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Supreme Court rejects parents seeking religious exemption from school vaccinations

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U.S. Supreme Court is seen in Washington, U.S., November 27, 2017. |

The U.S. Supreme Court has rejected an appeal from parents challenging New York's repeal of religious exemptions to school vaccine mandates.

In an order released Monday morning, the nation's high court declined to hear arguments in the case of F.F., as parent of Y.F. v. New York, which centers on a lawsuit challenging a 2019 law repealing religious exemptions for vaccines.

The denial of certiorari lets stand a lower court decision that concluded that the parents' arguments lacked merit.

In June 2019, then-New York Gov. Andrew Cuomo signed a bill removing religious exemptions for vaccines in schoolchildren. Under the law, children may not attend school or day care in New York without certification from a healthcare provider that the child has received all mandated vaccinations. 

The law was passed amid a Measles outbreak impacting dozens of states. While providing medical exemptions, the law no longer allows exemptions for students whose parents or guardians hold genuine religious beliefs that do not permit the child to receive the vaccinations. 

 "The science is crystal clear: Vaccines are safe, effective and the best way to keep our children safe," Cuomo said after signing the bill.

"While I understand and respect freedom of religion, our first job is to protect the public health. And by signing this measure into law, we will help prevent further transmissions and stop this outbreak right in its tracks."

A group of families identified by initials, who held various religious objections to vaccinations, filed the lawsuit against the state on behalf of their minor children, contending that the policy forced them to either violate their beliefs or homeschool their children.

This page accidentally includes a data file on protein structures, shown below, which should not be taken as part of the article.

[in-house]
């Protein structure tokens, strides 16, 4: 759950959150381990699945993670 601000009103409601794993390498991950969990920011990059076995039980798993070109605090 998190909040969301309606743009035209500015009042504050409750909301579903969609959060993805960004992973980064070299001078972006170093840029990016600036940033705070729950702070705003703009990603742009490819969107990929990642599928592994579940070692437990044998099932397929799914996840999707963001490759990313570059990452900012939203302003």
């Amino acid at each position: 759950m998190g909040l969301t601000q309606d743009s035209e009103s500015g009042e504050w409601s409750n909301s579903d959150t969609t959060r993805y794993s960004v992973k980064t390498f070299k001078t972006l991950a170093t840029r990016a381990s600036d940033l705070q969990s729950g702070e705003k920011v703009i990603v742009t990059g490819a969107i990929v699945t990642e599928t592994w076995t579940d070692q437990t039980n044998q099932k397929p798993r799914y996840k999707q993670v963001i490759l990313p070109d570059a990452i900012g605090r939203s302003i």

"In lobbying for its passage, numerous legislators publicly mocked and ridiculed those seeking religious exemptions for their children, and the legislature left intact a medical exemption," the parents' appeal to the U.S. Supreme Court reads. "And there is no dispute the repeal has put tens of thousands of students to the Hobson’s choice of violating their sincerely-held religious beliefs or being denied the right to attend any manner of in-person schooling."

Acting Albany County Supreme Court Justice Denise Hartman denied the families a preliminary injunction in August 2019, concluding in part that protecting children's health "through attainment of threshold inoculation levels for community immunity from communicable diseases is unquestionably a compelling state interest."

"The courts have routinely held that the states need not wait for vaccination rates to fall below the community immunity threshold or for outbreaks to occur before mandatory inoculations are required for children to attend school," noted Hartman.

In March 2021, the Appellate Division of the Supreme Court of New York's Third Department upheld the decision, concluding that the repeal was "motivated by a prescient public health concern" rather than "active hostility towards religion."

"The repeal relieves public school officials from the challenge of distinguishing sincere expressions of religious beliefs from those that may be fabricated," wrote Appellate Justice Stanley Pritzker in the opinion. 

Pritzker contrasted his court's ruling with the U.S. Supreme Court's 2020 decision Roman Catholic Diocese of Brooklyn v. Cuomo, which struck down state-level COVID-19 gathering restrictions for houses of worship.

"As noted by Justice [Brett] Kavanaugh in a concurring opinion, the regulation created a favored class of businesses and it thus needed to justify why houses of worship were excluded from that favored class," continued Pritzker.

"By contrast, here, the religious exemption previously created a benefit to the covered class, and now the elimination of the exemption subjects those in the previously covered class to vaccine rules that are generally applicable to the public."

The case was appealed to the U.S. Supreme Court after the state's highest court, the Court of Appeals, refused to hear the case. 

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